Happy Lenin’s Birthday

Today is Earth Day, aka Vladimir Lenin’s Birthday.   In 1969, the United Nations proposed March 21, 1970, as the first official, international Earth Day.  In the United States, a separate Earth Day holiday was declared by Sen. Gaylord Nelson on April 22, 1970, which also happened to be  the 100th anniversary of Lenin’s birth.  Ironically, Nelson was later awarded the Presidential Medal of Freedom award for his work.

 

Denis Hayes, of the nonprofit Earth Day Network, chaired the first Earth Day in 1970, proclaiming it the largest secular holiday in the world. 

Nelson chose the date in order to maximize participation on college campuses for what he conceived as an “environmental teach-in”. He determined the week of April 19–25 was the best bet as it did not fall during exams or spring breaks.  Moreover, it did not conflict with religious holidays such as Easter or Passover, and was late enough in spring to have decent weather. More students were likely to be in class, and there would be less competition with other mid-week events—so he chose Wednesday, April 22. The day also fell after the anniversary of the birth of noted conservationist John Muir.

Unbeknownst to Nelson, April 22, 1970, was coincidentally the 100th anniversary of the birth of, Vladmir Lenin when translated to the Gregorian calendar (which the Soviets adopted in 1918).   Time magazine reported that some suspected the date was not a coincidence, but a clue that the event was a Communist trick, and quoted a member of the Daughters of the American Revolution as saying, “subversive elements plan to make American children live in an environment that is good for them [the Communists, that is]. 

FBI Director J. Edgar Hoover may have found the Lenin connection intriguing; it was alleged the FBI conducted surveillance at the 1970 demonstrations.  The idea that the date was chosen to celebrate Lenin’s centenary still “persists” [according to Wikipedia] in some quarters, an idea borne out by the similarity with the subbotnik [Volunteer Day] instituted by Lenin in 1920 as days on which people would have to do community service, which typically consisted in removing rubbish from public property and collecting recyclable material. Subbotniks were also imposed on other countries within the compass of Soviet power, including Eastern Europe, and at the height of its power the Soviet Union established a nation-wide subbotnik to be celebrated on Lenin’s birthday, April 22, which had been proclaimed a national holiday celebrating communism by Nikita Kruschev in 1955.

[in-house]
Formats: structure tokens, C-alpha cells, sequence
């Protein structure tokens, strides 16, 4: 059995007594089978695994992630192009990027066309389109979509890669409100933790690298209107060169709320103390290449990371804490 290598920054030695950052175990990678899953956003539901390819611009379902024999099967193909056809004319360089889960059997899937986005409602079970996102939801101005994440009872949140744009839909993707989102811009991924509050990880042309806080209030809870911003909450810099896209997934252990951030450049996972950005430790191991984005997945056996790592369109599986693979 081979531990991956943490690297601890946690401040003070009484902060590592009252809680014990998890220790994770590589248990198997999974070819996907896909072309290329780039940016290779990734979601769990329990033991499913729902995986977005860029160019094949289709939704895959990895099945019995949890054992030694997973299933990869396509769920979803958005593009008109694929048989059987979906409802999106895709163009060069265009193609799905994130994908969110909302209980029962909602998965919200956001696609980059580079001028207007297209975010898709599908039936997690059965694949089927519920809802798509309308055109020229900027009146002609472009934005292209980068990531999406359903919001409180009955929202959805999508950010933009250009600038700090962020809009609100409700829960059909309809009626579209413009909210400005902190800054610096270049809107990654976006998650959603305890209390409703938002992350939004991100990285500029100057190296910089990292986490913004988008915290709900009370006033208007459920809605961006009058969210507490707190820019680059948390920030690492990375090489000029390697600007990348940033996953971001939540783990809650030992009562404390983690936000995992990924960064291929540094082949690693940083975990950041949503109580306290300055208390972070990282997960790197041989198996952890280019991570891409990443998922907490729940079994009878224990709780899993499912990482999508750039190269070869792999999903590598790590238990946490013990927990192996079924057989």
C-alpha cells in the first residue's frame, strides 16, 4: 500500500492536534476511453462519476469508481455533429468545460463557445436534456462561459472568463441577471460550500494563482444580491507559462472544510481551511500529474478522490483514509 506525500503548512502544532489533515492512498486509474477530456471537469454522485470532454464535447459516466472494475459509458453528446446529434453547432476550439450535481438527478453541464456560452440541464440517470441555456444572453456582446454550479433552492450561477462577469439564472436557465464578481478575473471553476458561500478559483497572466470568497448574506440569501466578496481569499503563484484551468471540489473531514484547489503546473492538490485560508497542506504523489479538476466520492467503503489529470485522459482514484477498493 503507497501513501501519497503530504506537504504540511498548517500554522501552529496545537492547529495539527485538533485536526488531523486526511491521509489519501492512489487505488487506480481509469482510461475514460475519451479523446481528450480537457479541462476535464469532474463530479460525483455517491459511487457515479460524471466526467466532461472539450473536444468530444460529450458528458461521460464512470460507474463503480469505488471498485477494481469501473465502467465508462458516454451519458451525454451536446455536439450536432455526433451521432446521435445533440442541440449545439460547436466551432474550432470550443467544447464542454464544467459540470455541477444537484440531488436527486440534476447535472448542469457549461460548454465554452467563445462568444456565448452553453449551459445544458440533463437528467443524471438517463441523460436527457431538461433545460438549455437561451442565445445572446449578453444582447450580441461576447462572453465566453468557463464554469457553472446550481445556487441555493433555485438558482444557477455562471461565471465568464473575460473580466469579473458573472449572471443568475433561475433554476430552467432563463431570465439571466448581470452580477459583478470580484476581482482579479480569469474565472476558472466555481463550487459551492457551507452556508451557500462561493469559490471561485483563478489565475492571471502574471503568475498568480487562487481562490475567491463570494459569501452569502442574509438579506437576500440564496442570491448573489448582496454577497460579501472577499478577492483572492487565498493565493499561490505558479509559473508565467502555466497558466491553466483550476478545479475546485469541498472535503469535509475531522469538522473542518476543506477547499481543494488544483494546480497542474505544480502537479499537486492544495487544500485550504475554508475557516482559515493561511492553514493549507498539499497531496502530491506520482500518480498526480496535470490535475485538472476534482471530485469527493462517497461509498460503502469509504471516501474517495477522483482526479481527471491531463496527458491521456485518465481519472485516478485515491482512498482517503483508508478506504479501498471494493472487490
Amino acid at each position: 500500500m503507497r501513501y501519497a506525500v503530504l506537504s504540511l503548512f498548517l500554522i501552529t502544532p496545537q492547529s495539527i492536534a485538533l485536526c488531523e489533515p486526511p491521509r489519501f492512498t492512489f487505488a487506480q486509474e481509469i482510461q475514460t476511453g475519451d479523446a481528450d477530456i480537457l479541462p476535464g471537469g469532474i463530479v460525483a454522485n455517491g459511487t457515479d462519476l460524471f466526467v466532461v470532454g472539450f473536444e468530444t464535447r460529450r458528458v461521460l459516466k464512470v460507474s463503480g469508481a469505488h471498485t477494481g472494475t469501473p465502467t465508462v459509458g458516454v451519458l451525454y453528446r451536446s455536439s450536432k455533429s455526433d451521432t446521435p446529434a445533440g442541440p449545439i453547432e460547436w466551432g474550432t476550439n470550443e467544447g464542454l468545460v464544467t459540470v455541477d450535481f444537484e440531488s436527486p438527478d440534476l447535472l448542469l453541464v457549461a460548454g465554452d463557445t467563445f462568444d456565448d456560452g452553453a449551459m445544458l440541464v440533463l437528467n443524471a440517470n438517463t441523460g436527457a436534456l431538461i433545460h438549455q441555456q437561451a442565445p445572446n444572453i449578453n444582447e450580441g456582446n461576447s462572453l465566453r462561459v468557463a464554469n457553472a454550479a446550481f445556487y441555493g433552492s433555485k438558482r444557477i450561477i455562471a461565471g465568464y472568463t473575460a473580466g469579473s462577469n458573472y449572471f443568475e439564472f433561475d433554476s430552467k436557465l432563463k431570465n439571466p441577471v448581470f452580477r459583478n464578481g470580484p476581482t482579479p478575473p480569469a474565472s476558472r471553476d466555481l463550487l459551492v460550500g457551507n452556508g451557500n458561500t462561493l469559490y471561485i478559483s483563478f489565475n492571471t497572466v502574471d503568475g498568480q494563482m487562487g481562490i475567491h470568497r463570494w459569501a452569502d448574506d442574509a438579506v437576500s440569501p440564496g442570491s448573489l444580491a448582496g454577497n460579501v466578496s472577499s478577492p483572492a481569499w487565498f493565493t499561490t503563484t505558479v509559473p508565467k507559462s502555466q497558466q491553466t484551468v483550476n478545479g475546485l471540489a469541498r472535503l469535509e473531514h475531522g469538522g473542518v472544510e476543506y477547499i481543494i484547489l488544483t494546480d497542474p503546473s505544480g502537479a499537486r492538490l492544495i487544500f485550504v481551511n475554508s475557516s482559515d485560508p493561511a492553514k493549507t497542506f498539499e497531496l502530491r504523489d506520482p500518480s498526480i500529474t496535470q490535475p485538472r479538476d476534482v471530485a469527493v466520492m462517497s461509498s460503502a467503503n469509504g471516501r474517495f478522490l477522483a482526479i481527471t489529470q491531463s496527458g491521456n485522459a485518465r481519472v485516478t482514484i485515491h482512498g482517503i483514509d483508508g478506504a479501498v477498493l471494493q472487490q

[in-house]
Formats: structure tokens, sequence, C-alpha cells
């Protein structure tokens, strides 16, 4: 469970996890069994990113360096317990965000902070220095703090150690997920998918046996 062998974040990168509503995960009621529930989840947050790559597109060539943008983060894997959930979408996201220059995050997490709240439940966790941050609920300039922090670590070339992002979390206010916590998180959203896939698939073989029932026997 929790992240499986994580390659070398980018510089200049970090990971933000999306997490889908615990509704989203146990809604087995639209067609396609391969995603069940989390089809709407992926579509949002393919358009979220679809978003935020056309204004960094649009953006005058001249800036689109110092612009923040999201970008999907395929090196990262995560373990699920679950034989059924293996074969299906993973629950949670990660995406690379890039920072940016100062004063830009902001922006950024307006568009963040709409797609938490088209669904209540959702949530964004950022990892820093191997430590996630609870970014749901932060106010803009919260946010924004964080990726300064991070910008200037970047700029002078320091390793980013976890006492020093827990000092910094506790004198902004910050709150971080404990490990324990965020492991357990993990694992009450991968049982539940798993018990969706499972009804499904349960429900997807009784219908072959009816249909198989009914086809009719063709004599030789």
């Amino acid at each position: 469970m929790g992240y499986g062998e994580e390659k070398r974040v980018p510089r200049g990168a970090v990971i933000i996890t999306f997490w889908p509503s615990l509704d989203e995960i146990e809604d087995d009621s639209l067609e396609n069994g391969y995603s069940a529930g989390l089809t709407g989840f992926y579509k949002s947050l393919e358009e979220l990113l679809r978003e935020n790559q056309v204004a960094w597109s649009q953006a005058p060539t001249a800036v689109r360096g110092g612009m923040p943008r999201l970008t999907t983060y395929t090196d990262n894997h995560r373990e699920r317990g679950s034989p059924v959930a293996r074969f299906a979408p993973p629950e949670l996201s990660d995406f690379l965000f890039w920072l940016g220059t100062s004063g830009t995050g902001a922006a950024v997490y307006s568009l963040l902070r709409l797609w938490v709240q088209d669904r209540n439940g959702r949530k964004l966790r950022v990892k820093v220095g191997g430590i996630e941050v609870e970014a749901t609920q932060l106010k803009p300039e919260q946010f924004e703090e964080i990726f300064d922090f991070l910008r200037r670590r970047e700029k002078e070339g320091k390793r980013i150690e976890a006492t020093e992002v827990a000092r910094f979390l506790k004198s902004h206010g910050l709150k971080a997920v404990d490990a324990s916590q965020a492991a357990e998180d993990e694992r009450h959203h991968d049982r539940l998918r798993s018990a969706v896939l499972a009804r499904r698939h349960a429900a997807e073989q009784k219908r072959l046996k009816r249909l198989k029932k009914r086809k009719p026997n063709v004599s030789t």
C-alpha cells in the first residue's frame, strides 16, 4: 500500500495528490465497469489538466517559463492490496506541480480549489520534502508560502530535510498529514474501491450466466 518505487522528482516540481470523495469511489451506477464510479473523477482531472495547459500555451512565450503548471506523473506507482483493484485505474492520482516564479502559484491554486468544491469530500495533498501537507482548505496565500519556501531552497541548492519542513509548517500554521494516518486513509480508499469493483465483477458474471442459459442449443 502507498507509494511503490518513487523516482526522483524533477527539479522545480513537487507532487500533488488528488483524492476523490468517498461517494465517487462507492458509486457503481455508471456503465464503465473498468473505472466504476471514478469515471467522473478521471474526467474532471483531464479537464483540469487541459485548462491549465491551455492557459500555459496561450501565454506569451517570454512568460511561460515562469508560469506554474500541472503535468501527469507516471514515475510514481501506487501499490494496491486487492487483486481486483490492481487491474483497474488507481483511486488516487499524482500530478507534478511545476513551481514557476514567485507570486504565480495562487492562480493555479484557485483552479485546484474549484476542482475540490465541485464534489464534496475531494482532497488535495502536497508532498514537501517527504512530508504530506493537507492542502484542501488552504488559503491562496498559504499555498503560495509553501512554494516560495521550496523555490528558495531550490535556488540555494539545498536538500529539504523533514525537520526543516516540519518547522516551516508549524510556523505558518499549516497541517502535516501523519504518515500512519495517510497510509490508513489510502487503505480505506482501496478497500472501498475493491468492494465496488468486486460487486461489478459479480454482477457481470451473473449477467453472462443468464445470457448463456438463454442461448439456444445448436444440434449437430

On this Earth Day, I celebrate the fact that the resident squirrels took out a second bird feeder on my Ugly Neighbor’s property.  They took the first one down while she was away (possibly in the hospital).  It’s how I knew she wasn’t around.  The thing lay on the ground for two weeks before the landscapers moved, and lay on the porch for yet another week before it disappeared.

 

In retaliation, she tried to smash my “Welcome” statue; but she succeeded in only breaking the back, not the front.  To further annoy me, she placed her trash barrel on the side of her patio nearest mine, which she had been told not to.  Happily, this gave Mr. & Mrs. Squirrel more convenient access to her second bird feeder.   Within a week, it was gone.

I have nothing against feeding birds.  As a matter of fact, I had an excellent birdfeeder tower that allowed maximum birdfeeding.  I derived great enjoyment watching the sparrows squabble over food.  But then the Bag of Bones moved in, and promptly called the Health Department and complained about scattered seed (seed which she herself had scattered), further whining that it drew wild animals.  Ironically, she has – or had – numerous birdfeeders set up around her patio.  In addition, she feeds the wild ducks along the brook, which our by-laws specifically forbid.

 

So on this Earth Day, I would like to thank the squirrels for their (unintentionally) beneficent work.

 

            Thank you for the food we eat

            Thank you for the world so sweet.

            Thank you for the birds that sing

            Thank you, God (and the squirrels) for everything.

 

 

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Published in: on April 22, 2013 at 3:40 pm  Comments (2)  

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2 CommentsLeave a comment

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